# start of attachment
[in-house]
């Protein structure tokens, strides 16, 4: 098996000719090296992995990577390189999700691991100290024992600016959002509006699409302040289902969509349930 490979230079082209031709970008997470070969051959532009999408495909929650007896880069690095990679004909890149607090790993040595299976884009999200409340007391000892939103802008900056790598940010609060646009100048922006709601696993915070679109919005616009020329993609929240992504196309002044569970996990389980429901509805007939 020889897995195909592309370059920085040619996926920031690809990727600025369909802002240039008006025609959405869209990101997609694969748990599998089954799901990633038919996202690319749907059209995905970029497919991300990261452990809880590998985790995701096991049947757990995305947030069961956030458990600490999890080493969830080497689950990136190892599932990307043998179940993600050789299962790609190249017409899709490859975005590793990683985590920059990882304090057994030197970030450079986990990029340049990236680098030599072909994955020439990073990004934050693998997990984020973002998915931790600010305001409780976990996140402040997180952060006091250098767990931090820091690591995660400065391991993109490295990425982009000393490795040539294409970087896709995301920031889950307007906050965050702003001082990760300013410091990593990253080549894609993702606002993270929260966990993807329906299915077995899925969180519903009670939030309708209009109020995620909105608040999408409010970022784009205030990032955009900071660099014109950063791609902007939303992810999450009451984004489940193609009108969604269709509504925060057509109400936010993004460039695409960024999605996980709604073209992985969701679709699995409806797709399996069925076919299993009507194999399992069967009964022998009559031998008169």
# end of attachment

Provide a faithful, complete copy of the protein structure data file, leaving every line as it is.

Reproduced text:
[in-house]
């Protein structure tokens, strides 16, 4: 098996000719090296992995990577390189999700691991100290024992600016959002509006699409302040289902969509349930 490979230079082209031709970008997470070969051959532009999408495909929650007896880069690095990679004909890149607090790993040595299976884009999200409340007391000892939103802008900056790598940010609060646009100048922006709601696993915070679109919005616009020329993609929240992504196309002044569970996990389980429901509805007939 020889897995195909592309370059920085040619996926920031690809990727600025369909802002240039008006025609959405869209990101997609694969748990599998089954799901990633038919996202690319749907059209995905970029497919991300990261452990809880590998985790995701096991049947757990995305947030069961956030458990600490999890080493969830080497689950990136190892599932990307043998179940993600050789299962790609190249017409899709490859975005590793990683985590920059990882304090057994030197970030450079986990990029340049990236680098030599072909994955020439990073990004934050693998997990984020973002998915931790600010305001409780976990996140402040997180952060006091250098767990931090820091690591995660400065391991993109490295990425982009000393490795040539294409970087896709995301920031889950307007906050965050702003001082990760300013410091990593990253080549894609993702606002993270929260966990993807329906299915077995899925969180519903009670939030309708209009109020995620909105608040999408409010970022784009205030990032955009900071660099014109950063791609902007939303992810999450009451984004489940193609009108969604269709509504925060057509109400936010993004460039695409960024999605996980709604073209992985969701679709699995409806797709399996069925076919299993009507194999399992069967009964022998009559031998008169």